Posts Tagged ‘ted’

My Public Apology to Chris Anderson

Posted on: July 11th, 2011 by admin-kablooey No Comments

This is a formal and public apology to Chris Anderson.┬áChris has a sense of humour, and I got caught out.┬áChris is one of the main drivers behind TED, and he’s also a co-author of The Email Charter.

A week or so ago I followed a link to The Email Charter,

The Email Charter was created in response to widespread acknowledgement that email is getting out of hand for many people. It started life as a blog post by TED Curator Chris Anderson and TED Scribe Jane Wulf. The idea struck a chord. More than 45,000 people read the post and and it generated hundreds of tweets, comments and suggestions. That is how the final Charter was shaped.

and posted this Tweet….

 

I love clever people, and I discovered Chris is doubly clever, much to my embarrassment. Firstly, he or a very fancy system are tracking tweets, because he responded to my Tweet, asking me to go and click the link I whined about in my tweet. I did and found that the link they ask you to click to join their mailing list (it has a warning that says ‘Don’t Click This’) returns the following….

 

A big apology to you Chris. You got me. I hate clever people : )

Can losing control online actually benefit your business?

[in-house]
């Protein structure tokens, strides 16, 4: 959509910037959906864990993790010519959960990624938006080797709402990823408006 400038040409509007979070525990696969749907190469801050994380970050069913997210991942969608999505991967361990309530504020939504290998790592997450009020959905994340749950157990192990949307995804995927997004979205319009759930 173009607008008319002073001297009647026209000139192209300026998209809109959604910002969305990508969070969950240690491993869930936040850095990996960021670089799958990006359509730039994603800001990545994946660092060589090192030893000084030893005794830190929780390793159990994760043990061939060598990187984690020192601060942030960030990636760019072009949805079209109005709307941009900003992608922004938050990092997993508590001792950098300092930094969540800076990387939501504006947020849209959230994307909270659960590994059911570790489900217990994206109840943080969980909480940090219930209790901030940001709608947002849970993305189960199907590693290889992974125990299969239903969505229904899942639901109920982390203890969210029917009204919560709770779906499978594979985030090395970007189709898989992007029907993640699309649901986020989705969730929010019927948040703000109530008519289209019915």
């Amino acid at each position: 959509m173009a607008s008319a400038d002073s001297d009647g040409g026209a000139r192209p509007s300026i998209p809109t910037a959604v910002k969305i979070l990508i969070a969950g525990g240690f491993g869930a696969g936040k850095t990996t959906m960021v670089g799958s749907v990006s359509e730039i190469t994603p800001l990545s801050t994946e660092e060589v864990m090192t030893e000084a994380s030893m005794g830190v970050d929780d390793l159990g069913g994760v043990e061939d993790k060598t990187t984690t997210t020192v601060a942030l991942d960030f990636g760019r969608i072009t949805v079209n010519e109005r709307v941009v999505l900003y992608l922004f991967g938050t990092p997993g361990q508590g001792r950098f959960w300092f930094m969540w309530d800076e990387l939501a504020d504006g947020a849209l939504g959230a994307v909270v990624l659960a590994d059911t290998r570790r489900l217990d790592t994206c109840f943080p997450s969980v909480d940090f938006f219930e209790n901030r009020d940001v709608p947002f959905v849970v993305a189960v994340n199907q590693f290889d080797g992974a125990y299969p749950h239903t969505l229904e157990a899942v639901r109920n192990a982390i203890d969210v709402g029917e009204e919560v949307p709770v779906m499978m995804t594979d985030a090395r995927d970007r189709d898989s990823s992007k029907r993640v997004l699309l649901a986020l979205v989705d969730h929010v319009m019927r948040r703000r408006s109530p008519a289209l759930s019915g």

Posted on: November 17th, 2010 by admin-kablooey No Comments

Social media guru’s the world over will tell you that if you want to get into social media do your best not to own your content. This is a difficult concept to understand. Control is all we know. How can something benefit me if I don’t make sure it does?

Well this video from TED shows us just how Greenpeace fought the control battle and lost. They lost the control battle but won the battle that really mattered – SAVING THE WHALES!! (more…)

How YouTube manages copyright

Posted on: October 27th, 2010 by admin-kablooey No Comments

I wrote about this on my blog a few weeks ago and thought it was worth sharing withthe connection economy audience as well. Youtube is often under the microscope regarding it copyright issues. Essentially uploading copywritten material (TV and Music) can can have a large impact on bottom line for specific industries.

YouTube has finally designed a solution to the copyright problems it experiences. What’s more interesting is that YouTube has been able to do this without simply blocking unauthorised videos.Rather it has managed to provide a better user experience that encourages higher use of the website and increased profits for the content owner involved. (more…)

Sir Ken Robinson – 30 minutes of inspiration about learning and the future of education